Inspiration: Queen Califia’s Magic Circle

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Several years back, I was visiting a friend in Los Angeles and dragged her, kicking and screaming a bit, onto I-5 South to sit in bumper-to-bumper traffic on a very hot Saturday in June. We were headed to Kit Carson Park in Escondido, about a half hour north of San Diego. When we got there, LA freeway aggravation gave way to joy. We had arrived at the amazing Queen Califia’s Magic Circle, a gorgeous mosaic sculpture garden created by French artist Niki de Saint Phalle that is rich with magic and myth. The garden takes its name from a fictional warrior queen.

The entrance to the garden is a maze with walls covered in black, white and mirrored mosaic tiles. The mirrors reflect the colors of the sculptures and the greenery and the blue southern California sky. A 400-foot snake wall surrounds the courtyard, which contains a powerful, magnificent Queen Califia and eight totem-like figures covered with symbols, creatures, and animals that played important roles in the mythologies of the indigenous peoples that are part of California’s history.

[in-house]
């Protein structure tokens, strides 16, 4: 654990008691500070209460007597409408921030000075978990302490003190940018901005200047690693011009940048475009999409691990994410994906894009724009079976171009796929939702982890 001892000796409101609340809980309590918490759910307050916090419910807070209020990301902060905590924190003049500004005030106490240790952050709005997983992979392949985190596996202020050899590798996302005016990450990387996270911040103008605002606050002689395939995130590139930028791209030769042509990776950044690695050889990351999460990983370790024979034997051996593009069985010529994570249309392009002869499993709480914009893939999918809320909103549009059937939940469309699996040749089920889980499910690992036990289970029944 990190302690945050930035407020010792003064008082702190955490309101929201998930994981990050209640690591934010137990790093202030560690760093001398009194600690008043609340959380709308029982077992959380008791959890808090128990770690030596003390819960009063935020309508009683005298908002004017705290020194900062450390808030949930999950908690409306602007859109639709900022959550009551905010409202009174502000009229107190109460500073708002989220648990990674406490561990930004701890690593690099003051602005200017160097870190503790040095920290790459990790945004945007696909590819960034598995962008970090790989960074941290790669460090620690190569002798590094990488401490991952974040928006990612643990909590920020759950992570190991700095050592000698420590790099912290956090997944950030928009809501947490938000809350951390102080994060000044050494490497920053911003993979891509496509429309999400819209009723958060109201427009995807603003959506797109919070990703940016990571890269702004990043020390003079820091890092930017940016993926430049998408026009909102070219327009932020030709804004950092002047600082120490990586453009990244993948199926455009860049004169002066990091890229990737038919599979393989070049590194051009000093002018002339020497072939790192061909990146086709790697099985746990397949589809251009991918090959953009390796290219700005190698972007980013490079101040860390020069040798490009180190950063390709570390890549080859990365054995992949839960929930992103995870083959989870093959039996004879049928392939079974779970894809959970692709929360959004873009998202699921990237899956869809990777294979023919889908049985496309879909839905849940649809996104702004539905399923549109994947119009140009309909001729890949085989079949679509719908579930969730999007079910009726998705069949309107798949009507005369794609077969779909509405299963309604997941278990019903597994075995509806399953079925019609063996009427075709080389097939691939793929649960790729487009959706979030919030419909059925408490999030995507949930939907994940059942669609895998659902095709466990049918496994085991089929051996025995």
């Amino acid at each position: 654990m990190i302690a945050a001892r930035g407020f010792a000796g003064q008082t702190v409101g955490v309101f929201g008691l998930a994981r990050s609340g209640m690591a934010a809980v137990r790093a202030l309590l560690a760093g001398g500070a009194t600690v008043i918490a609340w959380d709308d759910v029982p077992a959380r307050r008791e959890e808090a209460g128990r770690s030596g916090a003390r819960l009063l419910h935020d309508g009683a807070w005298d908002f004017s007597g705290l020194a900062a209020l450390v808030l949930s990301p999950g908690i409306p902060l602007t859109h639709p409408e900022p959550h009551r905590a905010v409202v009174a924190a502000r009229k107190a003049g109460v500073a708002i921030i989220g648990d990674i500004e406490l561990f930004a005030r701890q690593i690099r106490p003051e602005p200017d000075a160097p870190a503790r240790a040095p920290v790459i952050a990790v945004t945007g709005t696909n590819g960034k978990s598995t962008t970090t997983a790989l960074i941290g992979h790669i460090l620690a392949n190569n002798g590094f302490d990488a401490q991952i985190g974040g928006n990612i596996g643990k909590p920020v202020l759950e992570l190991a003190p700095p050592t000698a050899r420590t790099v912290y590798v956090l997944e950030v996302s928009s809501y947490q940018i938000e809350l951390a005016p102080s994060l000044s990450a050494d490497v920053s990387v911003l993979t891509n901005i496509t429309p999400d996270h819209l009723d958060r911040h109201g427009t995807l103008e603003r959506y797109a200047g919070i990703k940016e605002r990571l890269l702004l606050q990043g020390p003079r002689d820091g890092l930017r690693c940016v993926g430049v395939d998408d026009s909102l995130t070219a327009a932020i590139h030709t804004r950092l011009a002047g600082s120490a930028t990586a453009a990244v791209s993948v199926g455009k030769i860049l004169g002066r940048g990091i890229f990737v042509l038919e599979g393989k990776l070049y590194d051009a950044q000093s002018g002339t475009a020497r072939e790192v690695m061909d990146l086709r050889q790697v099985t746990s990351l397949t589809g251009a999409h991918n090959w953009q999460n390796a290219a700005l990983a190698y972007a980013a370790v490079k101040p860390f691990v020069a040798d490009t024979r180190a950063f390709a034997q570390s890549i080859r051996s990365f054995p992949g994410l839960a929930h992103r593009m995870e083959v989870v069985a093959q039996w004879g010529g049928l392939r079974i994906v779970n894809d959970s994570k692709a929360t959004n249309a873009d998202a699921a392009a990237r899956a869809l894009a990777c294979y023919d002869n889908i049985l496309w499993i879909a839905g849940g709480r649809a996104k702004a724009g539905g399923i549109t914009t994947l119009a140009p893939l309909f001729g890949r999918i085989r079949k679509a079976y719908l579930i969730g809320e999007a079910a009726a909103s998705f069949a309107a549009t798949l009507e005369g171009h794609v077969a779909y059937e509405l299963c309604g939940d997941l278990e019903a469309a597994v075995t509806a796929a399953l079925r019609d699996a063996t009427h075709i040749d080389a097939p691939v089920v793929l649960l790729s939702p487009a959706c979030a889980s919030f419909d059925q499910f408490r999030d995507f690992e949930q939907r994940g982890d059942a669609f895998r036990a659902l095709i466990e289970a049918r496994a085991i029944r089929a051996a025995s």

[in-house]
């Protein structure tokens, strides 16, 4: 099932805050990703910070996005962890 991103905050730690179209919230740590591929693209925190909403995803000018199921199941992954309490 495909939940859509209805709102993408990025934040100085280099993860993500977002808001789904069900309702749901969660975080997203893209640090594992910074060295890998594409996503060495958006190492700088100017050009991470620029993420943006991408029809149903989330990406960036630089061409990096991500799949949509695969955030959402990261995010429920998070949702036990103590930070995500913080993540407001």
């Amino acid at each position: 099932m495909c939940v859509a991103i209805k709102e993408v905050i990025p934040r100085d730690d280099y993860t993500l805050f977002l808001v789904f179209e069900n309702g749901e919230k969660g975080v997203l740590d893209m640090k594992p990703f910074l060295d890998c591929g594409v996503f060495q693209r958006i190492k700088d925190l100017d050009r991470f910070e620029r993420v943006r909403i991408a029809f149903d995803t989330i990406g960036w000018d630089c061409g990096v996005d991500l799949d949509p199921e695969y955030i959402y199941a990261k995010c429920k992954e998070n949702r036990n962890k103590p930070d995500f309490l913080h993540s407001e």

The sculptures are covered with hand-cut glass, ceramic, and stone mosaic tiles. Queen Califia herself is embellished with hand-cut mirrored glass. The movement of light, wind, color and reflection continually transforms the garden.

This is a place for people of all ages. The works are playful, and children are welcome to explore and climb on the sculptures. Underneath the Queen, a deep blue, starry mosaic sky covers an area lined with benches, a place to meditate and dwell in the beauty and myths that have been brought to life here.

If you find yourself in southern California, don’t miss it. It’s well worth the bumper-to-bumper traffic. In the meantime, scroll through these and have a look: